Feb 13, 2020
Qualcomm products mentioned within this post are offered by Qualcomm Technologies, Inc. and/or its subsidiaries.
Let’s take another look at the diagram I showed you in my previous post about 5G:
I focused last time on enhanced mobile broadband (eMBB) and the innovation it represents for consumer applications. In this post, I’ll focus on the advantages of 5G when you develop applications for mission-critical control.
Industrial automation — Faster than humans can think
The use cases for eMBB, such as video streaming and lightning-fast browsing, are important, but they are not always mission-critical. For instance, if network latency results in an additional half-second to download a video or render a web page, it will probably not ruin the consumer experience. But in preventing a traffic accident or running an industrial robot, that half-second is important. In scenarios like those, delay and failure are not an option.
That’s why the engineers responsible for 5G specifications went beyond consumer use cases and designed 5G NR (New Radio) to satisfy or exceed requirements for mission-critical control. Those requirements affect your development work in areas like industrial automation, which is one of the most difficult use cases to cover. They also affect your work in applications, such as:
- smart-city infrastructure
- automated guided vehicles (AGV)
- robots and drones
- safety-related and autonomous systems in vehicles
- remote medical procedures
Applications like those won’t succeed in conditions of low reliability (connection loss) or high latency (delays in sending packets of data from one point to another).
Why the emphasis on low latency? Because Industry 1.0 (mechanization), 2.0 (electrification) and 3.0 (digitalization) relied on the human factor to connect processes. Industry 4.0 relies on 5G to connect them by wringing out latency to fractions of milliseconds.
Enhanced ultra-reliable, low-latency communication (eURLLC)
To provide the network reliability and availability needed for mission-critical control, the upcoming Rel-16 of 5G NR includes enhanced ultra-reliable, low-latency communication. eURLLC is designed to guarantee “six nines” of reliability — or packet loss as low as .0001% (10-6%, or one packet per million) — and latencies below 1 millisecond. It is also designed for multi-connectivity to create redundant links that ensure reliability.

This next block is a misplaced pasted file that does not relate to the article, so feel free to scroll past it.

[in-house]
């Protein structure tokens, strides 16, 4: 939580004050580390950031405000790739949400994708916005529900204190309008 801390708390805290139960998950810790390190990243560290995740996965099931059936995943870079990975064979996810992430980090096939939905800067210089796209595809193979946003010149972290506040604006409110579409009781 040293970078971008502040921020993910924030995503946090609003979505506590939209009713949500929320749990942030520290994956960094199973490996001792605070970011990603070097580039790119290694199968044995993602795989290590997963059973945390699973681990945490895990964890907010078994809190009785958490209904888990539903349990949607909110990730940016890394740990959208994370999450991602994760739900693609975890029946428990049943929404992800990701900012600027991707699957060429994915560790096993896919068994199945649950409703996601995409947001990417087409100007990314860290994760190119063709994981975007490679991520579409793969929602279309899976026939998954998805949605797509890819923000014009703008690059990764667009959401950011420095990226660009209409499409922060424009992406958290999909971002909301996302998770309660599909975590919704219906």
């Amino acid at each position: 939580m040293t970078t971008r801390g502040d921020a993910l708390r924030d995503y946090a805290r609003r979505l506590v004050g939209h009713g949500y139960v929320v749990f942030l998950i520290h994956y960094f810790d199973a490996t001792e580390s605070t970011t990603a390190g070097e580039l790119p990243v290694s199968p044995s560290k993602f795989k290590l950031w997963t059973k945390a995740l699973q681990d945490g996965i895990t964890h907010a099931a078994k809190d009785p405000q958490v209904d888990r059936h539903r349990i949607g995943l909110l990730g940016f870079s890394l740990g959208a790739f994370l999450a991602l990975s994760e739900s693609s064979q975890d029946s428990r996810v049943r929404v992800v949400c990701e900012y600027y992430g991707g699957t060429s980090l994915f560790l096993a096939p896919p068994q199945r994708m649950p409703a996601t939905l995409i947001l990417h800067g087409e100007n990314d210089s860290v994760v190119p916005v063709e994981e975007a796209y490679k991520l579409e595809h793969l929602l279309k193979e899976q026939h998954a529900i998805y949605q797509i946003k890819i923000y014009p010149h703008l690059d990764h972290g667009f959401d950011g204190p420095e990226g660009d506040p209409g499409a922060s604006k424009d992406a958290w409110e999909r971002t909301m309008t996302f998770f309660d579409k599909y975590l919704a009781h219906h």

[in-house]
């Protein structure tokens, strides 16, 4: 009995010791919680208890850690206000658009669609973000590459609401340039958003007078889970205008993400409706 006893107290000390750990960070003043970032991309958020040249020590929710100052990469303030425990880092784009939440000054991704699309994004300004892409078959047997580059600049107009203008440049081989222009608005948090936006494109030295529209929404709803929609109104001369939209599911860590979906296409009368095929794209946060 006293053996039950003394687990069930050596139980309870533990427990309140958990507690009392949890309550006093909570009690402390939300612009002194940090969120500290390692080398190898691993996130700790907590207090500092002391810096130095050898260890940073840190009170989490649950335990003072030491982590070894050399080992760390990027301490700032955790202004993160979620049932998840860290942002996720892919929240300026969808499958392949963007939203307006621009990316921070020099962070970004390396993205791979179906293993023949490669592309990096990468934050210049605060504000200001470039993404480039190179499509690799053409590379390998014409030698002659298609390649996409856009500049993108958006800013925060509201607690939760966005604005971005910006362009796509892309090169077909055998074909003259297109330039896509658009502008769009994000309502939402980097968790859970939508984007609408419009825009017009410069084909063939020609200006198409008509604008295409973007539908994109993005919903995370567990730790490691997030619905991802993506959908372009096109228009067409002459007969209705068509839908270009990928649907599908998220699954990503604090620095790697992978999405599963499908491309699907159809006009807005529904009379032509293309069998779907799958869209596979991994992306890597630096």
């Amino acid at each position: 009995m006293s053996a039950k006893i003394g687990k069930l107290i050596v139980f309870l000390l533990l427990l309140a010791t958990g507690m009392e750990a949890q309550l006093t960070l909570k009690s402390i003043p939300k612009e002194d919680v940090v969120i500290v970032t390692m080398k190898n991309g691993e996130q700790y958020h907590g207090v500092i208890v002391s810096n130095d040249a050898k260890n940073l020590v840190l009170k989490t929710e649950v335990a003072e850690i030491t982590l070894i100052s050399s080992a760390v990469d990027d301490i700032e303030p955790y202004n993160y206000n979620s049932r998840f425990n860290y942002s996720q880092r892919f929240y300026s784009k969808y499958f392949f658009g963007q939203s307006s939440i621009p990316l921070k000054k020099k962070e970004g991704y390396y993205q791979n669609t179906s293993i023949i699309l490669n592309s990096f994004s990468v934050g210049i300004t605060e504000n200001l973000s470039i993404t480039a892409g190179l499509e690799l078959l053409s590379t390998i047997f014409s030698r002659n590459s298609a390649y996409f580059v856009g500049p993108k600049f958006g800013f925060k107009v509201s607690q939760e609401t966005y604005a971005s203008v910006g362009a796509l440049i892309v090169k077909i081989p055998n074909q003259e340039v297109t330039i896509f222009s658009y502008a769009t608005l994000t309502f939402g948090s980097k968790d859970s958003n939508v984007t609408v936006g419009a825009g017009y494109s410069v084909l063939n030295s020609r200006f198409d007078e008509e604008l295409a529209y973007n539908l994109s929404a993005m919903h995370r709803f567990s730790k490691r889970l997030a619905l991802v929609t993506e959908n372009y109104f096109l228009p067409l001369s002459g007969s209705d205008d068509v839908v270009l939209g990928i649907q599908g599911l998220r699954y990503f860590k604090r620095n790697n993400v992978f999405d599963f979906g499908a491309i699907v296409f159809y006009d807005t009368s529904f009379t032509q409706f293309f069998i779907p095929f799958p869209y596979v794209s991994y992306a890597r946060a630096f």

For instance, to achieve such ultra-low latency, 5G NR allows for scalable slot duration down to 125 microseconds, 1/8th that of 4G LTE, as shown below. One of the goals of this scalable slot duration is to reduce the delay in waiting to transmit data, preparing it, transmitting it, processing the received data and sending feedback.
Adapting to the needs of industrial automation
There’s no telling when an autonomous machine will send a failure code or when a temperature sensor will fire. To support mission-critical applications like industrial automation, 5G NR includes mechanisms for transmitting high-priority messages among all of the other data and services running on the network.
One step is to upgrade existing industrial Ethernet networks like PROFINET and EtherCAT to wireless 5G. For that, eURLLC also incorporates time-sensitive networking (TSN), a collection of IEEE 802.1 standards that enable synchronization of machines. TSN offers deterministic packet delivery — known transmission times for real-time packets — instead of the variable, best-effort transmission times typical of Ethernet. 5G defines TSN adapters that provide Ethernet functions and connect TSN systems to devices.
Another technique punctures nominal traffic and multiplexes mission-critical services with it. It listens for unscheduled, high-priority messages amid regular voice and data services, and allows for transmission of those messages at any time. For example, in safety-related systems, puncturing will allow commands to get through reliably and without delay. The 5G NR framework allows nominal traffic to recover after a puncture without incurring yet more latency from an excessive number of retransmissions.
Device-to-device communications and spectrum sharing
Mission-critical devices need to communicate device to device (D2D) and exchange real-time information directly when they are temporarily out of network coverage. That kind of direct link in a multi-connectivity framework is exemplified in Cellular Vehicle-to-Everything (C-V2X) as part of LTE Advanced Pro, carried forward into 5G.
Also, new spectrum sharing techniques in 5G NR allow for more-predictable quality of service (QoS) and synchronized operation among 5G nodes. They enable Coordinated Multi-Point (CoMP) for URLLC, which we believe will be required for industrial IoT applications such as factory automation.
In short, when it comes to mission-critical control, the main advantages to 5G lie in ultra-reliable, low-latency connections between devices and the network. Plan your 5G applications around greater availability and less delay than ever.
To find out more about the role of 5G NR in can’t-fail industrial scenarios, have a look at our six-minute video titled “Ultra-reliable 5G NR for Industrial IoT.”